And when we’re feeling pressure about it, like we have that goal one of the reasons it works so well for perfectionist is because initially we’re gonna feel pressure with that goal and we have to learn like it’s a tool to unlearn the pressure like to learn instead, how to have a goal and have it be beyond our current level of belief and not pressure ourselves, not shame ourselves, not beat ourselves up, not have to like hustle and do super unsustainable things, but it’s just an opportunity to relearn and instead of having like, well, I don’t want to feel precious, I’m gonna have no goals or I’m gonna just gonna have these small realistic goals to instead have a goal that you need to like rise to the occasion in order to achieve it and learning how to do that.

Without the pressure because the pressure comes from our brain, not the goal, like a lot of times, like, I might just reduce the goal to relieve the pressure, it’s like it’s only released pressure, because you have a different thought about the goal when it’s smaller. And you can have that thought without having to change the goal. So I just wanted to mention that because when it comes to pressure, we can often delegate a lot of responsibility to our goals for that, and it’s so much more empowering for us to recognize that it’s our brain.

And so just because I mentioned about pressure before, I wanted to just round that in and mention that. But when it came to be men full time in your business, what were some of the things that came up for you like when you went navigating, like what the day to day would look like, like now you had, like you’ve gone from not having the time and the energy to work on your business. And now like, obviously, you have still family commitments things you’re doing with friends and like life admin, like there’s still stuff going on.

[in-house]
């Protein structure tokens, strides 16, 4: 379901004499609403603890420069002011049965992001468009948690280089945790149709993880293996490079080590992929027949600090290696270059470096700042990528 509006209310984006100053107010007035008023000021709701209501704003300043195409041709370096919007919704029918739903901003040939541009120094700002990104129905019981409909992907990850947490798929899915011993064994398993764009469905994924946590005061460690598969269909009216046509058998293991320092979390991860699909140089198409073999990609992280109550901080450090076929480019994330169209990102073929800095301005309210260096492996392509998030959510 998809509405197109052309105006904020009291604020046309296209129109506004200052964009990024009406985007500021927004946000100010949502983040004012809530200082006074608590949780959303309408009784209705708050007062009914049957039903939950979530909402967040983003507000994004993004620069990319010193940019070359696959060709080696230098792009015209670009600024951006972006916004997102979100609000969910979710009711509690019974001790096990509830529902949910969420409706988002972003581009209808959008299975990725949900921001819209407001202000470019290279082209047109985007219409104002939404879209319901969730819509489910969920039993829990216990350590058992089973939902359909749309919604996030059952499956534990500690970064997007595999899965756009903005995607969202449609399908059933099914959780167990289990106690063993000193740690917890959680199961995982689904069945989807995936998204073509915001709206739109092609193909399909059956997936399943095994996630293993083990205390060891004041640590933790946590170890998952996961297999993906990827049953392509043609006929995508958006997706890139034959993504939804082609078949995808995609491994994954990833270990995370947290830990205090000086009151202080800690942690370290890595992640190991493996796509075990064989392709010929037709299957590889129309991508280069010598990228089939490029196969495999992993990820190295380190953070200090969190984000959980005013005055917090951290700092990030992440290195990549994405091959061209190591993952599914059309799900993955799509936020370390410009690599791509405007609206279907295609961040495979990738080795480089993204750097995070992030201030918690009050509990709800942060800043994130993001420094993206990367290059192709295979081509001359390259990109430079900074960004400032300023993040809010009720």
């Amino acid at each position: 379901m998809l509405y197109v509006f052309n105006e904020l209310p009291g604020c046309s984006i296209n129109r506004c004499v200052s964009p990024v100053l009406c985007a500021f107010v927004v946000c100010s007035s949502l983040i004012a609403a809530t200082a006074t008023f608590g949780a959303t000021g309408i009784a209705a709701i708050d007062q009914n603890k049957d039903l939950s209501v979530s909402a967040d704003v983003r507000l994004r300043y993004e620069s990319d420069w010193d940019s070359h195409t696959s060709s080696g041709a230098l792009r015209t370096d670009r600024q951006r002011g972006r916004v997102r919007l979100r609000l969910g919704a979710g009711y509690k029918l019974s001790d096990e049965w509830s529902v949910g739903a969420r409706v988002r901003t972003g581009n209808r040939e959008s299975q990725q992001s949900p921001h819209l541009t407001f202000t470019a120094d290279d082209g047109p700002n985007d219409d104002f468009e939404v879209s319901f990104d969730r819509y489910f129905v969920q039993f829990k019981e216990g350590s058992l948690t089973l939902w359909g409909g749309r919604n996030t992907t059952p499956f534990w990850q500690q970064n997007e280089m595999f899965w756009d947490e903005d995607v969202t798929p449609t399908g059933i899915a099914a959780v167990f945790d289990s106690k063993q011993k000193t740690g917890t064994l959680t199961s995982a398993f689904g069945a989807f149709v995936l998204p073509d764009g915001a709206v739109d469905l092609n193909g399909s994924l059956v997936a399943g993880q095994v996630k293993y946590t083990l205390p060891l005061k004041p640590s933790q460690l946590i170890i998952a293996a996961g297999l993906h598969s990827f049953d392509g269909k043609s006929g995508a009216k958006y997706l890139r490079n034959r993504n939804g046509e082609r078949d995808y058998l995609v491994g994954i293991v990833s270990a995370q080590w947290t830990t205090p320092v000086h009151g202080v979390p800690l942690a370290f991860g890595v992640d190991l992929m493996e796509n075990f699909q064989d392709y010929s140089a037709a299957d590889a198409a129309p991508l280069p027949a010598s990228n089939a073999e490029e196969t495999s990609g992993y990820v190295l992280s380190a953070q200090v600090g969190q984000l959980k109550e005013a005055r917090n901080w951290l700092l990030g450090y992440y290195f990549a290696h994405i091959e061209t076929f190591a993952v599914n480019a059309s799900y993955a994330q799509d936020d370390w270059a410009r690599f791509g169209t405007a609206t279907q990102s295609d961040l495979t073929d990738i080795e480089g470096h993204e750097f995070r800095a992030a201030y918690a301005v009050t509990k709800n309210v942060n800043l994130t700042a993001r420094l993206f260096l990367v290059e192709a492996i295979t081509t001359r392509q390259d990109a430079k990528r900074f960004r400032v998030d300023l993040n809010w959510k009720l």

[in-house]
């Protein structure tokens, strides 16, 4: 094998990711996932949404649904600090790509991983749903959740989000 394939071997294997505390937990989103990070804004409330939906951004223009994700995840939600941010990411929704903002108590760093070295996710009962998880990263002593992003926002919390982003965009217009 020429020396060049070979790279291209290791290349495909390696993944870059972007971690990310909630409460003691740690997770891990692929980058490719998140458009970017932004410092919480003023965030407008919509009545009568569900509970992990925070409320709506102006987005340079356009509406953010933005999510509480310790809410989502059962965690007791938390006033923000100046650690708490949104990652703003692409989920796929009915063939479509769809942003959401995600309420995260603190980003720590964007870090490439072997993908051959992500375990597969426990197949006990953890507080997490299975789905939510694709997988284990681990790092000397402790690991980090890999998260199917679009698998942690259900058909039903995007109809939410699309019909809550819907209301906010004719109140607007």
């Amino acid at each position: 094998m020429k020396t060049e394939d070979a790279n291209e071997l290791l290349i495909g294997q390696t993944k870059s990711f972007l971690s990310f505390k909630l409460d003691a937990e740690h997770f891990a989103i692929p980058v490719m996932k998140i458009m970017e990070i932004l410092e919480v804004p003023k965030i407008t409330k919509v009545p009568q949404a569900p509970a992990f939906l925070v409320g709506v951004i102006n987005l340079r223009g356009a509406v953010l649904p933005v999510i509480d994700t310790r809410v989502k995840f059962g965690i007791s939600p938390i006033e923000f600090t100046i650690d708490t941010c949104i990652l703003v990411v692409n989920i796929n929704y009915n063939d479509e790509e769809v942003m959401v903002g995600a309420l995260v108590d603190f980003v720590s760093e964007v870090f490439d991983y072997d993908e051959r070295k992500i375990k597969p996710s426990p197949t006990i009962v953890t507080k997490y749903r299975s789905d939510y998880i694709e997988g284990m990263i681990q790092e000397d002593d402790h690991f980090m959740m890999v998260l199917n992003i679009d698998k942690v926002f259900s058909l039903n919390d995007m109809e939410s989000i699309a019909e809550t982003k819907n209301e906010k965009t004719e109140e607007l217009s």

But something that was taking a lot of time is no longer taking a lot of time. And now you have more time for your business. So what was it like navigating that and figuring out like, what your day to day is going to look like like structuring that, where to spend your time? Can you speak to that a little bit, I think it would be really helpful because for me, like it was a journey, really getting myself into a routine and a rhythm and figuring out how I work best and power planning was super helpful with that. But what was that like for you?

Christy Romano
Yeah, it was tough, because I think going from a nine to five and I worked like I could do seven to three or eight to four. But regardless, like I had those structured hours, where when I was, you know, doing the power planning for PGSD, it was really easy, because I just put a big chunk of time from my nine to five, and then didn’t have that much space to work with to try to figure out like my business tasks. So I mean, even before I left the job, I had like this three month transition where I had put in my notice, and then I had three months to transition and just think about like, oh, gosh, what am I going to do when I have the whole day to myself?

So for a while, I started focusing on kind of I don’t want to say their silly things, but almost, you know, thinking about like, oh, when do I want to do my morning routine, and when do I want to work out and trying to get so specific with it and almost try to make it perfect. Like I was definitely in a perfectionist mindset around it where I was like, when I hit the ground running on the first day going full time, everything has to look perfect, I’m gonna have my Monday money mindset days where I like, update the books and to, you know, that type of mindset. And I learned really quickly that that just wasn’t going to be the best approach. And a lot of things came up because now that I had so much time, I didn’t have the excuse of not having time.